The Candidate Experience & The Power of Empathy
7.30.2021 | A candidate recently landed an interview for his dream job, but the hour leading up to his appointment was nothing but a nightmare. Despite careful preparations, he found himself running behind due to an issue with the elevator in his apartment. And while trying to shave time off the drive, he made a quick turn and spilled an iced mocha on his clothing. He arrived at the interview late, stained, and frazzled.
Upon meeting the hiring manager, he was quick to offer apologies and explanations, but the hiring manager would not hear them. Instead, she told the candidate to take a seat in the lobby and offered him a beverage and a “do-over.” As promised, she returned in 10 minutes and introduced herself as if they were meeting for the first time.
The candidate was amused, relieved, and completely relaxed for what became a productive interview that led to a job offer. He did not hesitate to take the offer.
The Power of Empathy
In today’s talent market, candidates are holding the cards. Employers need to remain focused on the candidate experience and a little empathy goes a long way. Yes, it’s important to identify candidate behavior that may be problematic, but quality candidates have imperfect interviews too. Regardless, candidates will remember how you made them feel. Even if a candidate doesn’t land the job, they are more likely to have a positive association with your employer brand.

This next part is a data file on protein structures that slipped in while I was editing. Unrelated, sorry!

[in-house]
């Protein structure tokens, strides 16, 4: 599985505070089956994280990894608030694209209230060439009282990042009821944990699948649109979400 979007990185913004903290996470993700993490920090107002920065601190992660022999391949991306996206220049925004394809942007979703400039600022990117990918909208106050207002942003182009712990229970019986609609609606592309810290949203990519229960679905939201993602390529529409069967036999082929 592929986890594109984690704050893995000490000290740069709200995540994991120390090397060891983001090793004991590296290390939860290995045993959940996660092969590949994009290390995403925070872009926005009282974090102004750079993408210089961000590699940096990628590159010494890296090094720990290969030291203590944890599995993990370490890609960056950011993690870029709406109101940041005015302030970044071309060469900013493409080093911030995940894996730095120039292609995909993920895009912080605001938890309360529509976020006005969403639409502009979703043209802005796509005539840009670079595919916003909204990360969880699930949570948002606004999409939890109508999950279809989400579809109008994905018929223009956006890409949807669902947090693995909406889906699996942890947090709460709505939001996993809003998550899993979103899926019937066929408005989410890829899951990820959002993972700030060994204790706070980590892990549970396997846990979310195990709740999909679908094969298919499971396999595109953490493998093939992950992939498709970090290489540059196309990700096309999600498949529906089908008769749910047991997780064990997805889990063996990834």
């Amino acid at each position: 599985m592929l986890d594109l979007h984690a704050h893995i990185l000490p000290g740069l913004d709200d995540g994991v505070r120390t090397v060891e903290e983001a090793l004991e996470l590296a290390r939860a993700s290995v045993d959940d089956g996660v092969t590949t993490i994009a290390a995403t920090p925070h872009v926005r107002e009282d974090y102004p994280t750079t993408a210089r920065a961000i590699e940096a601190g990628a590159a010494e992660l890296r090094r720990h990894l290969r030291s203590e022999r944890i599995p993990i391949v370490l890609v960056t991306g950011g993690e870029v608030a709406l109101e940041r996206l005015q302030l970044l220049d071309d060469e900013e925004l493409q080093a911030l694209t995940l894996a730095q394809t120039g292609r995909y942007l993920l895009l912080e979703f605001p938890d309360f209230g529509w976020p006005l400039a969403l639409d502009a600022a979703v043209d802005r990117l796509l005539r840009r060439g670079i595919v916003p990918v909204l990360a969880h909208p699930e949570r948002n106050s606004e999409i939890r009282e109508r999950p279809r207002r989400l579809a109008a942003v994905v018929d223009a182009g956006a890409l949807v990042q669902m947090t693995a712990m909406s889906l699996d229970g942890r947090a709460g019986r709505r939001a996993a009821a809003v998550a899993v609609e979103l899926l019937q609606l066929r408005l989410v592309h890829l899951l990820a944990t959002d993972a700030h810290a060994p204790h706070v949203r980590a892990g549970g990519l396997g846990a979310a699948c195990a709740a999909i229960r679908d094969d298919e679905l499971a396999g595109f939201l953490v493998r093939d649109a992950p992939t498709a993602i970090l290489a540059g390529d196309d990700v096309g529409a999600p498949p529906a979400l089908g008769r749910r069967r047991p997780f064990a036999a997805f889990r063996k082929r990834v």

Empathy matters to employees, as well. According to Businesssolver’s annual State of the Workplace Empathy Study, 88% of employees are willing to stay with an empathetic employer and 74% will work longer hours for one.
Demonstrating Empathy During an Interview
As you prepare hiring managers and other employees for conducting interviews, address the importance of empathy. Ask them to reflect on their own interview experiences, share examples and tips i.e.:
- Before meeting with a candidate, put any frustrations or stress aside so you can convey a positive outlook and focus on the candidate. Put yourself in the candidate’s place; how would you want to be treated?
- Maintain open body language i.e., don’t cross your arms or legs. Make note of a candidate’s non-verbal cues and respond to them. If a candidate is nervously tapping their feet, try to put them at ease with small talk or a more relaxed interview approach.
- Give the candidate time to process and answer questions. It may be helpful to say, “It’s a difficult question, take your time.”
- Listen actively by maintaining eye contact, nodding, and asking questions.
- Thank them for participating in the interview. Most likely, they’ve invested a fair amount of time in preparing for the interview. For many, scheduling an interview amid a busy schedule requires a lot of effort.
Empathy can be powerful. Use it to compete in the ongoing war for talent.
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